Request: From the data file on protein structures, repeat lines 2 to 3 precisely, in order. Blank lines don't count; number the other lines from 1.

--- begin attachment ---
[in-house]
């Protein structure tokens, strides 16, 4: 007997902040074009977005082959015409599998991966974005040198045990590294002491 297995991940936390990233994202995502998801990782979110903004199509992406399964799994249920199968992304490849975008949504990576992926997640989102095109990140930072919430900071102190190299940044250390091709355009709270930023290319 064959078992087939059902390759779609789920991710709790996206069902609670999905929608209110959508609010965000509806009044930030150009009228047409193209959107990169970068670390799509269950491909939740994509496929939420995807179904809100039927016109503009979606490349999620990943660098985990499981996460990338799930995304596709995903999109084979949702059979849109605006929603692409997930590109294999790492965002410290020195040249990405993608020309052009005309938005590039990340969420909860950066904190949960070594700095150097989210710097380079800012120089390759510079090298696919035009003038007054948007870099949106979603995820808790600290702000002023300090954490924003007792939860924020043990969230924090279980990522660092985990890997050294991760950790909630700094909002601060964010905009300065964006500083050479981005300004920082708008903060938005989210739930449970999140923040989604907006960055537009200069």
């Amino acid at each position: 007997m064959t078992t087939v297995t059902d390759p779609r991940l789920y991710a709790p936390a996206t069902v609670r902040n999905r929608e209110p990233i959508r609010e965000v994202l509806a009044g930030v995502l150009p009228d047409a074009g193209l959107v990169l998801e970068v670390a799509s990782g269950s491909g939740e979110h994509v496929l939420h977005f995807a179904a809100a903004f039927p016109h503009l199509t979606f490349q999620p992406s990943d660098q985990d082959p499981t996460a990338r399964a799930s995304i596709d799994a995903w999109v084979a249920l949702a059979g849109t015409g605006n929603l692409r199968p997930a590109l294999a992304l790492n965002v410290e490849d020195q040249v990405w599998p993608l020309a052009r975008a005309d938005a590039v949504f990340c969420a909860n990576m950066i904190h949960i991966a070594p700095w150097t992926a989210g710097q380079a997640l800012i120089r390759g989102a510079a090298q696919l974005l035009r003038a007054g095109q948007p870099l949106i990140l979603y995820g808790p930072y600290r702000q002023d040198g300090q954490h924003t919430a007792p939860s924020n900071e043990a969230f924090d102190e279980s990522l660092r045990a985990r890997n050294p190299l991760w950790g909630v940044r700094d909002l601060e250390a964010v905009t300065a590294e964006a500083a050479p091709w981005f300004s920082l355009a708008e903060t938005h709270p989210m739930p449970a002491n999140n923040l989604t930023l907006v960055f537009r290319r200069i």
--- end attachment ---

């Protein structure tokens, strides 16, 4: 007997902040074009977005082959015409599998991966974005040198045990590294002491 297995991940936390990233994202995502998801990782979110903004199509992406399964799994249920199968992304490849975008949504990576992926997640989102095109990140930072919430900071102190190299940044250390091709355009709270930023290319 064959078992087939059902390759779609789920991710709790996206069902609670999905929608209110959508609010965000509806009044930030150009009228047409193209959107990169970068670390799509269950491909939740994509496929939420995807179904809100039927016109503009979606490349999620990943660098985990499981996460990338799930995304596709995903999109084979949702059979849109605006929603692409997930590109294999790492965002410290020195040249990405993608020309052009005309938005590039990340969420909860950066904190949960070594700095150097989210710097380079800012120089390759510079090298696919035009003038007054948007870099949106979603995820808790600290702000002023300090954490924003007792939860924020043990969230924090279980990522660092985990890997050294991760950790909630700094909002601060964010905009300065964006500083050479981005300004920082708008903060938005989210739930449970999140923040989604907006960055537009200069």
């Amino acid at each position: 007997m064959t078992t087939v297995t059902d390759p779609r991940l789920y991710a709790p936390a996206t069902v609670r902040n999905r929608e209110p990233i959508r609010e965000v994202l509806a009044g930030v995502l150009p009228d047409a074009g193209l959107v990169l998801e970068v670390a799509s990782g269950s491909g939740e979110h994509v496929l939420h977005f995807a179904a809100a903004f039927p016109h503009l199509t979606f490349q999620p992406s990943d660098q985990d082959p499981t996460a990338r399964a799930s995304i596709d799994a995903w999109v084979a249920l949702a059979g849109t015409g605006n929603l692409r199968p997930a590109l294999a992304l790492n965002v410290e490849d020195q040249v990405w599998p993608l020309a052009r975008a005309d938005a590039v949504f990340c969420a909860n990576m950066i904190h949960i991966a070594p700095w150097t992926a989210g710097q380079a997640l800012i120089r390759g989102a510079a090298q696919l974005l035009r003038a007054g095109q948007p870099l949106i990140l979603y995820g808790p930072y600290r702000q002023d040198g300090q954490h924003t919430a007792p939860s924020n900071e043990a969230f924090d102190e279980s990522l660092r045990a985990r890997n050294p190299l991760w950790g909630v940044r700094d909002l601060e250390a964010v905009t300065a590294e964006a500083a050479p091709w981005f300004s920082l355009a708008e903060t938005h709270p989210m739930p449970a002491n999140n923040l989604t930023l907006v960055f537009r290319r200069i």